An excellent article by Mike Cherim at Accesssites.org today talks about the basics of accessibility. It is the type of article you want to bookmark and use as a reading assignment for your students. One of the most interesting sections of the article is when he describes the proper use of link text. He said,
Redundant Link Phrases
Don’t use the same link phrase more than once unless it leads to the same place and be descriptive of where the link goes. In other words don’t use link phrase terms like “read more about this topic” more than once unless the link phrase happens to lead to the same place.
Descriptive Link Phrases
As suggested above, be descriptive with your link phrases. All too common links phrases such as “click here” simply aren’t enough. You’ll be making users click on links just to find out where they lead. Even if you feel the context adequately explains where “click here” goes, on the web they may be removed from the context which defines them.
Separate your links by not making them consecutive. Putting even a lowly comma between them will satisfy this requirement. If they’re not used inline with text content, often the best solution is to organize them in an unordered list as mentioned previously as this easily provides the needed separation. Even as list-organized links, they can be styled horizontally with a simply entry in the page’s style sheet thus meeting the needs of your visual layout.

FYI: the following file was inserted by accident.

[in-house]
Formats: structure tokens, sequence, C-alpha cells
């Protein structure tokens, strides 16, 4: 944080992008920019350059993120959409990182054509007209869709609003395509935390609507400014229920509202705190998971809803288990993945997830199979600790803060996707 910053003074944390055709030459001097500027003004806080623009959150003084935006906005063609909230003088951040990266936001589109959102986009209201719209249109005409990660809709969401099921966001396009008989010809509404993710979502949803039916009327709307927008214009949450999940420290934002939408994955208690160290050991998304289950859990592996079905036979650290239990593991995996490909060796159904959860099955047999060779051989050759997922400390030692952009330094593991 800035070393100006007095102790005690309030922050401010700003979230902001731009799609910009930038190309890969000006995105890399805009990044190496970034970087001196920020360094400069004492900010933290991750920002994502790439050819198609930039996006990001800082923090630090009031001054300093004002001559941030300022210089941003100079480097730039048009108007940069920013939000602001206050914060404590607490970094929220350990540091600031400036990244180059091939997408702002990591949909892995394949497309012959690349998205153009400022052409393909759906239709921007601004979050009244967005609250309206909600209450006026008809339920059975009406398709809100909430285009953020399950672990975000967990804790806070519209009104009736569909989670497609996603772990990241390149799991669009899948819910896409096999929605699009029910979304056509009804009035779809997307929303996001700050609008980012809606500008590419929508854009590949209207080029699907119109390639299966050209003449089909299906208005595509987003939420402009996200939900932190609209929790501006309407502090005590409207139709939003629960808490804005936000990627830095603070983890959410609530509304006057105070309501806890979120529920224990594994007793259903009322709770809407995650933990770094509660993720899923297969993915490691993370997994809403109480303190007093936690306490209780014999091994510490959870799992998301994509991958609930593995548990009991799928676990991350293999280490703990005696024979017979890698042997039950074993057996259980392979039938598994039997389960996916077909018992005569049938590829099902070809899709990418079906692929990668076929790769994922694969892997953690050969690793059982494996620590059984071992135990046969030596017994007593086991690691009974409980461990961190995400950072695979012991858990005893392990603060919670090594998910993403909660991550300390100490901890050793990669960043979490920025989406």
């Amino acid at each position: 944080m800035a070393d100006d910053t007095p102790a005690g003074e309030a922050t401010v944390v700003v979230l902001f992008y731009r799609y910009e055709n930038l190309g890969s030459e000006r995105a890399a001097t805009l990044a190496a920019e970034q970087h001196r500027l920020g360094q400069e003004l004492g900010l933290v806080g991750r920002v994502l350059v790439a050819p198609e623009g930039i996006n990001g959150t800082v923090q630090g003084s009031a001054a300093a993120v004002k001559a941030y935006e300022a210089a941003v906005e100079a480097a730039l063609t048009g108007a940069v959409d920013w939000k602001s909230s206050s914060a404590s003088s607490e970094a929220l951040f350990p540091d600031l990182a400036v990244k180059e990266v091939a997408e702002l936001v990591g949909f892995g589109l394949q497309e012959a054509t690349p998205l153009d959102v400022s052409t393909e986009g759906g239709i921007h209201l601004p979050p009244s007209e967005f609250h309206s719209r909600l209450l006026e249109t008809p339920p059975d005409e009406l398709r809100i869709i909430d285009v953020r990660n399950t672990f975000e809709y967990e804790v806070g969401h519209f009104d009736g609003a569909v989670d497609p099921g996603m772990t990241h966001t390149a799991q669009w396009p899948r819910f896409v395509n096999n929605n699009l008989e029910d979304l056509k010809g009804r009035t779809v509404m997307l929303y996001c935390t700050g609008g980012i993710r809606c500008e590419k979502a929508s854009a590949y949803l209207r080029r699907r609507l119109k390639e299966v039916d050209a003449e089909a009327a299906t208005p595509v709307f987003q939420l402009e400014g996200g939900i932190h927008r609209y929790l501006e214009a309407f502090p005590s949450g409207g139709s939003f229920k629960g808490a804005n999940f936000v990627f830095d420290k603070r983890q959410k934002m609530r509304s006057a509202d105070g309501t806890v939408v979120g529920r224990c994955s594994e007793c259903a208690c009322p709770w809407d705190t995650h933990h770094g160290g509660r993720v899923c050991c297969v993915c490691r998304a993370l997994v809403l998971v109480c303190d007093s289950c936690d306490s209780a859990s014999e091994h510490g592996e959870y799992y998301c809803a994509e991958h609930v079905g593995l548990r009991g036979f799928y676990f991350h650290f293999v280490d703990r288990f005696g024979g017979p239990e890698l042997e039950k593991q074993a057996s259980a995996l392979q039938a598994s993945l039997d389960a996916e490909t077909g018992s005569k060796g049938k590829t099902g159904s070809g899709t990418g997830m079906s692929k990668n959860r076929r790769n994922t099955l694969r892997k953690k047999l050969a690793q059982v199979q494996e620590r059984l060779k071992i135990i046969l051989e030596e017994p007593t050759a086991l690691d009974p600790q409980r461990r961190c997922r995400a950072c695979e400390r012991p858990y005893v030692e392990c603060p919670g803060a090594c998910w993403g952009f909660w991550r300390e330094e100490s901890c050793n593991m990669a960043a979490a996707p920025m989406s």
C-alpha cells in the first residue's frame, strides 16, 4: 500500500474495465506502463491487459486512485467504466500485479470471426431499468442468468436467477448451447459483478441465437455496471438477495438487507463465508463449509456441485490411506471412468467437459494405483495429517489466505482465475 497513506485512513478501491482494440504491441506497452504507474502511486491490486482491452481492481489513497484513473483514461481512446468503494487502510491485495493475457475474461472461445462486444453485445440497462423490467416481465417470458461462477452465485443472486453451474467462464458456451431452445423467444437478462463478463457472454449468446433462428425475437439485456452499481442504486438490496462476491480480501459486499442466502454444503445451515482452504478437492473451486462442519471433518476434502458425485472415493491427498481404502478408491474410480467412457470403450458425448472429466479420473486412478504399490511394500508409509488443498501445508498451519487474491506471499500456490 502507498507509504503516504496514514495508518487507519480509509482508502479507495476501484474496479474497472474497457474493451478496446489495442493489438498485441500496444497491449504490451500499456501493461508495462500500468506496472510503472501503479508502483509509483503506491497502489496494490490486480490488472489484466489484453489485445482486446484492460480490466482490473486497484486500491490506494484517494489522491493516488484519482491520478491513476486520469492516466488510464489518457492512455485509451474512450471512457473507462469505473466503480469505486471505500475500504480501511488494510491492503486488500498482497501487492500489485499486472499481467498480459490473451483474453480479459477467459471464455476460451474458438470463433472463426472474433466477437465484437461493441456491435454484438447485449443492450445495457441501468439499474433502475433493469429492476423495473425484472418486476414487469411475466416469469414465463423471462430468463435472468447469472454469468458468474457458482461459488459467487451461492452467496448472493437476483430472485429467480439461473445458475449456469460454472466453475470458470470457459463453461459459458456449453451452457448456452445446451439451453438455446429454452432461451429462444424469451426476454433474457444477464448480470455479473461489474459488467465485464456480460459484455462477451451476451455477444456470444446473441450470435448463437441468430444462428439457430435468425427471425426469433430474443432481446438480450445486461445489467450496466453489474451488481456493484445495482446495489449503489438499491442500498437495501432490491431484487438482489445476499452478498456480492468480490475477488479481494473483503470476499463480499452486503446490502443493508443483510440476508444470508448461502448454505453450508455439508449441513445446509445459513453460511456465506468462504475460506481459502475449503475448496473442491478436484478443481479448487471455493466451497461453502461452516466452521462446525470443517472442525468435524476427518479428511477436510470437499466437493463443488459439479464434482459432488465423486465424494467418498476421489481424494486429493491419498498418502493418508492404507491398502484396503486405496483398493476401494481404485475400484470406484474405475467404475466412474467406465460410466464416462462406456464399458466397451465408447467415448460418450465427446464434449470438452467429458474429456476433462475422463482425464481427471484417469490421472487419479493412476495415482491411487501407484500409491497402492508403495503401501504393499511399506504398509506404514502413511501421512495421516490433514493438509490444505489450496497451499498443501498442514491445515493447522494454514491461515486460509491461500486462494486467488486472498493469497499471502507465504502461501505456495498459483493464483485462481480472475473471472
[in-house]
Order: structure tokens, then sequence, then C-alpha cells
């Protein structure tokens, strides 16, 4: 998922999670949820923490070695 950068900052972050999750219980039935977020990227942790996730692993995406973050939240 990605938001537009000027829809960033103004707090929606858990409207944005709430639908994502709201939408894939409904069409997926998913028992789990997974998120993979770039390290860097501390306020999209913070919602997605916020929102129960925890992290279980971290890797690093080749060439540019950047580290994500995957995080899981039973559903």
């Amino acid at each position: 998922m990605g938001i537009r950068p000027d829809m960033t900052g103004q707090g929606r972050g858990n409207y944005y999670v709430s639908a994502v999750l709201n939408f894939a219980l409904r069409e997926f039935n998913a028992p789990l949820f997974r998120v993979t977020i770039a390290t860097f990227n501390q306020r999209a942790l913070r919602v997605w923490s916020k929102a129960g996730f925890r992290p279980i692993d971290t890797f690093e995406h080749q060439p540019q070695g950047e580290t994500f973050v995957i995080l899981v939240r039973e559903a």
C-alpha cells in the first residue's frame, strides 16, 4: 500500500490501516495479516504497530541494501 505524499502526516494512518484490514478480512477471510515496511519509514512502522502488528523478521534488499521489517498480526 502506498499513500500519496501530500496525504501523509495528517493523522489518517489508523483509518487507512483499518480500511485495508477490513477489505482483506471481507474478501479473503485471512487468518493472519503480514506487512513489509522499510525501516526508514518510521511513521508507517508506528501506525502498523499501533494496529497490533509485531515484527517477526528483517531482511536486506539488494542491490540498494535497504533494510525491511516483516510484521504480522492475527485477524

Underlining your links is conventional, widely accepted, and the best of all a recognized methods. While underlined links aren’t absolutely necessary and you may choose to offer them another way, do make them apparent and keep them uniform, just don’t depend on color alone to make this so.
Make sure your links are interactive. This may be accomplished by removing the link underline when a user hovers over them with a mouse or focuses on them with their keyboard – which is something even some seasoned developers tend to overlook. The interactive styling depends on their static styling so create a dramatic-enough change. But try not to make this interactivity depend solely on color alone unless said links belong to a very distinctive grouping such as a well-marked navigation list.
Despite claiming that the article is entry-level, Cherim addresses many of the major points involved in accessiblility. A good review, or a good introduction, no matter how you approach it.
Technorati Tags: web design, accessibility, usability, CSS, web design education, web standards
One thought on “Practical, Entry-Level Accessibility”
I have a nephew who teaches in Calgary, and who uses the web with his students. I’ll tell him about your site.